And then we force fruit it,

which is then puncturing the bag

and allowing that oxygen exchange

and some light exchange happening.

And then we're fruiting our four different types of,

oyster mushrooms, chestnuts, pioppino, and shiitakes.

Starting a company

and running a business, that takes a lot of passion

and focus.

And you're only as good as how much you put into it.

The goal here for me is to support my family

and be creative and grow something

like literally and figuratively.

And set an example for other people

about how do you build an organic solvent business?

We're not taking any debt out.

We're not taking any credit.

It's been very slow because of that.

I mean we've been in construction for three months.

To be a part of the local economy,

it's been interesting to create relationships

with people that I wouldn't normally meet.

But really in the end

the goal is to create something that's stable

and greater than myself.

- Honeyrun Farm is a small family-run farm

near Williamsport, Ohio,

that makes the most out of their bee byproducts.

What started as a hobby has evolved

into a successful business and way of life.

Take a peek at what all the buzz is about.

- [Isaac] Look at that.

That makes me a happy beekeeper.

(Flight of the Bumblebee music)

So the main thing we do is produce honey.

I'll pull this frame out.

I think this is solid honey.

Yeah, this is all honey here.

Here you can see a little pollen.

That yellow stuff, that orange stuff is goldenrod pollen.

And that's their protein.

That honey is their carbohydrate.

This is good, good to see

because this means they're gonna make it through the winter.

Well, Jayne and I work at Honeyrun.

It's a small family business.

- [Jayne] We have four kids.

They're all six and under.

Growing up I was always around my parents,

working together on the farm.

And I think that helped influence my choice

of wanting to be on a farm so my kids could be around me,

see what we do, help out.

- Mom, what is in there?

- After college, met Jayne,

and she says that I mentioned to her

that I wanted to keep bees,

and I don't even remember that,

but she for Christmas got me a beehive.

So I put it together and started reading about it,

got interested, and that first summer,

we ended up having two hives.

(bees buzzing)

This didn't really become a business

until about 2008 or 2009,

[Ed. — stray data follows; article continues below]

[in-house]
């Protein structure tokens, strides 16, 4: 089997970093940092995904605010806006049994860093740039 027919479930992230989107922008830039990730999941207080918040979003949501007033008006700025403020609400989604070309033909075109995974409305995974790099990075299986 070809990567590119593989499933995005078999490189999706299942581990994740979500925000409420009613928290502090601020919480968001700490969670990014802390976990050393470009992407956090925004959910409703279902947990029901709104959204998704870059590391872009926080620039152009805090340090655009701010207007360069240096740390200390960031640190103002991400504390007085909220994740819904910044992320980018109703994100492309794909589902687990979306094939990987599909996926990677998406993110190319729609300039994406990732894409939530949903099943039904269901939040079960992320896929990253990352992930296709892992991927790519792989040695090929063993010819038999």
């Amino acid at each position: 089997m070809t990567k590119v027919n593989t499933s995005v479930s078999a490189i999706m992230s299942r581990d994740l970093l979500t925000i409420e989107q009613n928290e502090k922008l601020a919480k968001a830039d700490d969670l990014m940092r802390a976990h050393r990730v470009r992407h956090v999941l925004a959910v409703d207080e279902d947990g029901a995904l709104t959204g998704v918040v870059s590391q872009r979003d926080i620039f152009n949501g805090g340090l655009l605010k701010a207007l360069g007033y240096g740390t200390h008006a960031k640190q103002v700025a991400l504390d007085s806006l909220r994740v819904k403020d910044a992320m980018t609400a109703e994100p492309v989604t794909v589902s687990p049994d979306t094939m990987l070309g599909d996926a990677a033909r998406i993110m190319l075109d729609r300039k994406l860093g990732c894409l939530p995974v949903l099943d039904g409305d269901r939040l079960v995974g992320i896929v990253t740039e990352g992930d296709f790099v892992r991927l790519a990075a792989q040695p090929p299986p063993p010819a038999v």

we started selling the honey at farmer's markets.

Eventually we were up to like 150 to 200 hives,

and in 2011 I quit teaching.

And this is what we been doing since.

It's been a slow process,

but we're up to near 400 hives now,

and I'm hoping we'll be up in the 500 range next year.

This is the brood chamber,

where the queen and the brood are going to make it

through the winter.

The excluder, it's called a queen excluder,

it's shaped basically to where the bees can come up

but the queen is too big to get up through there.

And that prevents her from laying eggs

and having a brood nest up in these top chambers.

These top chambers are called honey supers,

and you hope that the bees fill it up with honey.

And that's what we'll harvest here today.

Oh, that looks great too, you know.

This is chock full of honey.

The bees have got this honey pulled out

as far as they can, and it's goldenrod honey.

In the summer it's a different color.

It's more white.

If it's got a strong clover flow, it's like snow white.

But this is more yellow, and it's goldenrod honey.

We pull honey spring, summer, fall,

and as the flowers change you have another taste

in the honey.

In the bottle of fall it's a little darker look.

That's just the honey looks darker,

and it's mostly from the goldenrod.

The bees are foraging on goldenrod,

and then the astir comes on.

And the taste of that honey is going to be

way different from the summer.

It has a more rich butterscotchy taste.

And that's just because the nectar of the goldenrod

is different than the nectar of say, clover in June.

The bees are collecting honey for them.

It's not for us.

And so they have all these carbohydrates ready

for winter.

And in our case, if we steal the fall honey from them,

which they need, we've gotta supplement it with something.

I rob them of their good box of honey on top.

So you supplement it with feed, for one.

If it's warm enough, liquid feed works fine.

This stuff is a mixture of sugar and water,

and basically a lemongrass

and minty essential oils.

It's good for the bees going in the winter.

- [Jayne] I grew up in a Mennonite house,

and so everything, we did a lot of making things

from scratch, keeping things very simple.

The products from the honeybee really are amazing

because they all get used.

So the honey can be extracted.